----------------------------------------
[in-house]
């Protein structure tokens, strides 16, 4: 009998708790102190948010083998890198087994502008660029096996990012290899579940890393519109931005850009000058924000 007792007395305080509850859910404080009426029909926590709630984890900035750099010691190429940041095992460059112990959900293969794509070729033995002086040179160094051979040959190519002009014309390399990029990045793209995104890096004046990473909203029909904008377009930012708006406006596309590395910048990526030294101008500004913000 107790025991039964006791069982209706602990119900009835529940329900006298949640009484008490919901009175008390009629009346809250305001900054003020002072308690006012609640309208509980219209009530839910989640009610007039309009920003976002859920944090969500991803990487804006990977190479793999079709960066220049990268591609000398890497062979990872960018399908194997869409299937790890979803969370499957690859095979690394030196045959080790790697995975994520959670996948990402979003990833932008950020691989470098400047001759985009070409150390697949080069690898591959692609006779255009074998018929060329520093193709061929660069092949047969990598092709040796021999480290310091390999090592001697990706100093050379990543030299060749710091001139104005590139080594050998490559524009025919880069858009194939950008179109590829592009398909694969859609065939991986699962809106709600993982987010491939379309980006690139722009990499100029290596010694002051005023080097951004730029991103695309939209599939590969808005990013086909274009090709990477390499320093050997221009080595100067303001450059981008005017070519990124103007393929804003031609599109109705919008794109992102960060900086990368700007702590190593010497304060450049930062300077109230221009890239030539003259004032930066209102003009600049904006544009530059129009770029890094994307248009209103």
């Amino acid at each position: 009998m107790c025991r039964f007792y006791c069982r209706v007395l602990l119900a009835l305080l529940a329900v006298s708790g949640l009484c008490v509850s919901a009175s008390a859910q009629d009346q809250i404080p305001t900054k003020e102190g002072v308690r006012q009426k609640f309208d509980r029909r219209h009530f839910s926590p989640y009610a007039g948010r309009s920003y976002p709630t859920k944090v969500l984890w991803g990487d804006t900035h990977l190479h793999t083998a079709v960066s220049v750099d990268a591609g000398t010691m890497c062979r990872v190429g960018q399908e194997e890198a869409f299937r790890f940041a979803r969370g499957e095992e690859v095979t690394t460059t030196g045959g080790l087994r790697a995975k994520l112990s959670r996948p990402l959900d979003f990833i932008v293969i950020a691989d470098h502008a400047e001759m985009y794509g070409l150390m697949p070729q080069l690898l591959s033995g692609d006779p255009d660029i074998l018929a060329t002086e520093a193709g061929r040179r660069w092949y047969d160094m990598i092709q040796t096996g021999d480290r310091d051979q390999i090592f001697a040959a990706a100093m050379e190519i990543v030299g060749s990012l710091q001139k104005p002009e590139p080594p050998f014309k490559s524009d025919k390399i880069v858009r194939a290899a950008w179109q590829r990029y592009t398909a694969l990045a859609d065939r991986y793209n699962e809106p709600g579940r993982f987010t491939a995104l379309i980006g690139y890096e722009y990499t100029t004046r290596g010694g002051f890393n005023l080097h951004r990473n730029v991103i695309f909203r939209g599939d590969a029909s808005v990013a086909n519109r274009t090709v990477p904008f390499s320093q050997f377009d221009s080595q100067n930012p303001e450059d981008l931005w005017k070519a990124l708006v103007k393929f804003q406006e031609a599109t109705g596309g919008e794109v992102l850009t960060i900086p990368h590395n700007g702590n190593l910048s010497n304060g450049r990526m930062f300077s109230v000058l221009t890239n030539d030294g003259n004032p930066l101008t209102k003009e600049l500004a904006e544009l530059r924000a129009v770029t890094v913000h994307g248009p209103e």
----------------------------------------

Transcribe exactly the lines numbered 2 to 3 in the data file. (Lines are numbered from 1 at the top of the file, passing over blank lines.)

């Protein structure tokens, strides 16, 4: 009998708790102190948010083998890198087994502008660029096996990012290899579940890393519109931005850009000058924000 007792007395305080509850859910404080009426029909926590709630984890900035750099010691190429940041095992460059112990959900293969794509070729033995002086040179160094051979040959190519002009014309390399990029990045793209995104890096004046990473909203029909904008377009930012708006406006596309590395910048990526030294101008500004913000 107790025991039964006791069982209706602990119900009835529940329900006298949640009484008490919901009175008390009629009346809250305001900054003020002072308690006012609640309208509980219209009530839910989640009610007039309009920003976002859920944090969500991803990487804006990977190479793999079709960066220049990268591609000398890497062979990872960018399908194997869409299937790890979803969370499957690859095979690394030196045959080790790697995975994520959670996948990402979003990833932008950020691989470098400047001759985009070409150390697949080069690898591959692609006779255009074998018929060329520093193709061929660069092949047969990598092709040796021999480290310091390999090592001697990706100093050379990543030299060749710091001139104005590139080594050998490559524009025919880069858009194939950008179109590829592009398909694969859609065939991986699962809106709600993982987010491939379309980006690139722009990499100029290596010694002051005023080097951004730029991103695309939209599939590969808005990013086909274009090709990477390499320093050997221009080595100067303001450059981008005017070519990124103007393929804003031609599109109705919008794109992102960060900086990368700007702590190593010497304060450049930062300077109230221009890239030539003259004032930066209102003009600049904006544009530059129009770029890094994307248009209103």
């Amino acid at each position: 009998m107790c025991r039964f007792y006791c069982r209706v007395l602990l119900a009835l305080l529940a329900v006298s708790g949640l009484c008490v509850s919901a009175s008390a859910q009629d009346q809250i404080p305001t900054k003020e102190g002072v308690r006012q009426k609640f309208d509980r029909r219209h009530f839910s926590p989640y009610a007039g948010r309009s920003y976002p709630t859920k944090v969500l984890w991803g990487d804006t900035h990977l190479h793999t083998a079709v960066s220049v750099d990268a591609g000398t010691m890497c062979r990872v190429g960018q399908e194997e890198a869409f299937r790890f940041a979803r969370g499957e095992e690859v095979t690394t460059t030196g045959g080790l087994r790697a995975k994520l112990s959670r996948p990402l959900d979003f990833i932008v293969i950020a691989d470098h502008a400047e001759m985009y794509g070409l150390m697949p070729q080069l690898l591959s033995g692609d006779p255009d660029i074998l018929a060329t002086e520093a193709g061929r040179r660069w092949y047969d160094m990598i092709q040796t096996g021999d480290r310091d051979q390999i090592f001697a040959a990706a100093m050379e190519i990543v030299g060749s990012l710091q001139k104005p002009e590139p080594p050998f014309k490559s524009d025919k390399i880069v858009r194939a290899a950008w179109q590829r990029y592009t398909a694969l990045a859609d065939r991986y793209n699962e809106p709600g579940r993982f987010t491939a995104l379309i980006g690139y890096e722009y990499t100029t004046r290596g010694g002051f890393n005023l080097h951004r990473n730029v991103i695309f909203r939209g599939d590969a029909s808005v990013a086909n519109r274009t090709v990477p904008f390499s320093q050997f377009d221009s080595q100067n930012p303001e450059d981008l931005w005017k070519a990124l708006v103007k393929f804003q406006e031609a599109t109705g596309g919008e794109v992102l850009t960060i900086p990368h590395n700007g702590n190593l910048s010497n304060g450049r990526m930062f300077s109230v000058l221009t890239n030539d030294g003259n004032p930066l101008t209102k003009e600049l500004a904006e544009l530059r924000a129009v770029t890094v913000h994307g248009p209103e």